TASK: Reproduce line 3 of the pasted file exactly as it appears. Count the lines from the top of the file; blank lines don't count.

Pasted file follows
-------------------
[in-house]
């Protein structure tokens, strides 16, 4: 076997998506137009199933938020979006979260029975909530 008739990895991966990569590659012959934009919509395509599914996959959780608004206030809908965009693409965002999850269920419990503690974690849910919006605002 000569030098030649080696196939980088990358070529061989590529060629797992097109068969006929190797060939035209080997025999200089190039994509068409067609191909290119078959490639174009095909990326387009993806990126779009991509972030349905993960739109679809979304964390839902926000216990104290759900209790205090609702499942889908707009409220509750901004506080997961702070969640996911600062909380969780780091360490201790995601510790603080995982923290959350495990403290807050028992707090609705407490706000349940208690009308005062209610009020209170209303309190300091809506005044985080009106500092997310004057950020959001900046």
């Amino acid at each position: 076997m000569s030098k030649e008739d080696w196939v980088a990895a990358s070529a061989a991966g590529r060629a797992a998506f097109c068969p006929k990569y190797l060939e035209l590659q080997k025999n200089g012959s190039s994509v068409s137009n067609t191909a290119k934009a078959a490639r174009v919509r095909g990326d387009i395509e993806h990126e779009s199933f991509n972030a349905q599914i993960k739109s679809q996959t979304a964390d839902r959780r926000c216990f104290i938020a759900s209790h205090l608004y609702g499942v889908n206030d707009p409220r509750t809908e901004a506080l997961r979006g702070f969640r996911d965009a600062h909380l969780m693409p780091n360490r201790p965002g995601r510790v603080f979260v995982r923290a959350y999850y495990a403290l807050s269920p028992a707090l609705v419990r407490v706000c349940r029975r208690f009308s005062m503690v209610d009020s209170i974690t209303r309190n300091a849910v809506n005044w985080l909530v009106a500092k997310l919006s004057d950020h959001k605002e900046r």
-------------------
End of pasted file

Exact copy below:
């Amino acid at each position: 076997m000569s030098k030649e008739d080696w196939v980088a990895a990358s070529a061989a991966g590529r060629a797992a998506f097109c068969p006929k990569y190797l060939e035209l590659q080997k025999n200089g012959s190039s994509v068409s137009n067609t191909a290119k934009a078959a490639r174009v919509r095909g990326d387009i395509e993806h990126e779009s199933f991509n972030a349905q599914i993960k739109s679809q996959t979304a964390d839902r959780r926000c216990f104290i938020a759900s209790h205090l608004y609702g499942v889908n206030d707009p409220r509750t809908e901004a506080l997961r979006g702070f969640r996911d965009a600062h909380l969780m693409p780091n360490r201790p965002g995601r510790v603080f979260v995982r923290a959350y999850y495990a403290l807050s269920p028992a707090l609705v419990r407490v706000c349940r029975r208690f009308s005062m503690v209610d009020s209170i974690t209303r309190n300091a849910v809506n005044w985080l909530v009106a500092k997310l919006s004057d950020h959001k605002e900046r």